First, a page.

I Dunno, Lad, But It’s Green….

Every time my Mom visits me and ’tis the season, I cook her up a pan of fried green tomatoes (green as in unripe, not green as in a tomato that is green when ripe)–yet another classic southern dish that gives away my hillbilly Applachian heritage. But I do it, because both she and I love the darned things, and no one else we know does.

Now, I can’t rightly figure that out. They are tangy on the inside, and crispy, crunchy and full of browned goodness on the outside, so what is not to like? I don’t get why it is anyone would -not- like them. I mean, okay, if a person just plain old doesn’t like tomatoes in the first place, well, I can forgive them for being afraid of them fried and green, but hell, for the rest of the world who looks upon them with distaste, I have this to say:

They are fried! How can you argue with that?

In truth, I have to admit to being fearful of them when I was a small child. They just looked odd on the plate to me. I loved ripe tomatoes, and would gulp down slices of beefsteaks at every meal once the season started, and in fact, would eat them to the exclusion of all other food if I could get away with it. But the green ones, for all that the color was compellingly beautiful–like transluescent jade shaded with hints of white and gold–smelled funny to me. There was an acrid scent to them that made my youthful tastebuds wary, and it wasn’t until I was much older that I mustered up the courage to try them.

Once I did, it was all over, and the gene that in southern folks makes us up and bread any innocent edible thing and fry it up in bacon fat and consume it with much gusto was activated, and I haven’t looked back since.

Which is good, because hell, if I looked back, I might see the size of my backside which has billowed with the consumption of all that bacon-grease fried goodness.

Because here is the deal–you don’t fry them in olive oil, or canola oil or any damned fancified cold pressed walnut oil business. No. That is just not the right and proper way to fry green tomatoes. Do you think Fannie Flagg would approve? Well, I bet she wouldn’t, and I know that no one in my family would approve, either.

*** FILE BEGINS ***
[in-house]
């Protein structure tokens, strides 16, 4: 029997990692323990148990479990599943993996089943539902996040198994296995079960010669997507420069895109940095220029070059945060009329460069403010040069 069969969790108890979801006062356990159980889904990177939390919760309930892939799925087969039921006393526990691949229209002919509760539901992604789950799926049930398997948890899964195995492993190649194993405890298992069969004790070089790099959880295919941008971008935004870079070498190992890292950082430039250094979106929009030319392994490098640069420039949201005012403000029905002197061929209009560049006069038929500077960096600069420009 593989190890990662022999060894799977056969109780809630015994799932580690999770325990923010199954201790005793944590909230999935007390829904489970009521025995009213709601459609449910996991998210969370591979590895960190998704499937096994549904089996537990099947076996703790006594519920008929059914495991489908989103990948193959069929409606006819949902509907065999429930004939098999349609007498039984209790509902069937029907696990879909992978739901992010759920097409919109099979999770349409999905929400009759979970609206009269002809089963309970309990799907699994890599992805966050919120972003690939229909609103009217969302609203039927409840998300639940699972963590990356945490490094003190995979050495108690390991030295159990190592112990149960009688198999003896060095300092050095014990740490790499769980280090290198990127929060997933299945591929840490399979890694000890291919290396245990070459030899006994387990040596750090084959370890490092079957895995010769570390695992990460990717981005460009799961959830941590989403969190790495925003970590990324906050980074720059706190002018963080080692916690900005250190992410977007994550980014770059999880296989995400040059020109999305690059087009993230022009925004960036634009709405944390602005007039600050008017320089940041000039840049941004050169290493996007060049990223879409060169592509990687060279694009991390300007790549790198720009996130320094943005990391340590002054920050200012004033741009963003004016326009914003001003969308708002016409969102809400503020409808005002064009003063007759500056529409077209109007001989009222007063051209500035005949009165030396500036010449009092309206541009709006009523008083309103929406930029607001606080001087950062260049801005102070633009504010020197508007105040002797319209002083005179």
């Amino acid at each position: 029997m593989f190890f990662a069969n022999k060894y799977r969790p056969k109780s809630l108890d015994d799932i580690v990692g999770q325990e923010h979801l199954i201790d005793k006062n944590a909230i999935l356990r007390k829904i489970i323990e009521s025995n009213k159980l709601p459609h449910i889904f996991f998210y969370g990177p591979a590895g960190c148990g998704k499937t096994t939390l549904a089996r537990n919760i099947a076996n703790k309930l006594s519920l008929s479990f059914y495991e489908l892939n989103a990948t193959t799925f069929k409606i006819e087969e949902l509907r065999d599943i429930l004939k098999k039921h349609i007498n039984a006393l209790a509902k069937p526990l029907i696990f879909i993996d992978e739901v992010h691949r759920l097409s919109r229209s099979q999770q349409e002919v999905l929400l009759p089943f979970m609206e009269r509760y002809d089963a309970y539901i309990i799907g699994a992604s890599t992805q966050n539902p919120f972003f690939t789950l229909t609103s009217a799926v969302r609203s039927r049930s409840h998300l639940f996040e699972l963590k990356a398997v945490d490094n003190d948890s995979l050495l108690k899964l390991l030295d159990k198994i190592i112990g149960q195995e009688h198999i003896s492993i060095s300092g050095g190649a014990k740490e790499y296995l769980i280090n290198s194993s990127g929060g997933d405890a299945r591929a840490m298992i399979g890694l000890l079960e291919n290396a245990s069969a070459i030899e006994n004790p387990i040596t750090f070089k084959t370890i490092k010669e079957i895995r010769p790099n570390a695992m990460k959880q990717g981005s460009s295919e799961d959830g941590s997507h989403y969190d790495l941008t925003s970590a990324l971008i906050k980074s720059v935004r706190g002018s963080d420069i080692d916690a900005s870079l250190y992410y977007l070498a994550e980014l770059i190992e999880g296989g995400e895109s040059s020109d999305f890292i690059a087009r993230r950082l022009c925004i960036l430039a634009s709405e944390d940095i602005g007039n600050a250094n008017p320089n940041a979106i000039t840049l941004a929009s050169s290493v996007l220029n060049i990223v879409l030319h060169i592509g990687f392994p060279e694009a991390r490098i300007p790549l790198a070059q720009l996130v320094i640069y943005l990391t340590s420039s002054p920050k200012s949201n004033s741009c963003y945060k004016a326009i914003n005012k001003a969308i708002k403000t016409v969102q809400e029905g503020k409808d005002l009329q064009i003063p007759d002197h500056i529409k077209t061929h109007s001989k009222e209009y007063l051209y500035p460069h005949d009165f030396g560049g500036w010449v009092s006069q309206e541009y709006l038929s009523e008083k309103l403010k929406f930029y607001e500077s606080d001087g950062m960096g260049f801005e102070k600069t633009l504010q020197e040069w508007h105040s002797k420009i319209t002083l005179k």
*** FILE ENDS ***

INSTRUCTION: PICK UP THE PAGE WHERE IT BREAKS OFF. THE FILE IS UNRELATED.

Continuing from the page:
It is bacon grease or nothin’ when it comes to the green tomato frying. If you are a vegetarian–okay, use the olive oil, and I will forgive you. Or if you are Muslim, okay. But for the rest of y’all, use the bacon grease, and stop snivelling. Live a bit, and eat something that tastes really damned good. No, of course these are not health food–but not everything has to be health food. Just eat a plate of them once a year and relish them, and let them give your tongue and stomach great joy.

How do you fry ’em?

Well, it is easy.

Get some green tomatoes, cut them into thin slices with serrated knife, and then follow my recipe. I give the breading mixture in proportions–because I don’t have any idea how many tomatoes you are going to be frying, so you can scale the recipe yourself. Just keep the ratios of the ingredients the same, okay?

Oh, and fry them in small batches and eat them hot, as soon as you get them out of the pan, preferably. Don’t try the trick of putting them in a warm oven to hold them. You lose the incomparable crispness that is part of their delectability–the whole point is to contrast the tangy tenderness of the tomato flesh with the crisp brown crunchiness of the crust. The best way to do this is to make a panful, then sit down and eat, and if you want more, get up and cook another panful.

Repeat as necessary.

Fried Green Tomatoes


1 part stone ground yellow cornmeal
1 part masa harina or corn flour
1 1/2 parts all purpose flour
salt and pepper to taste
ground dried chipotle to taste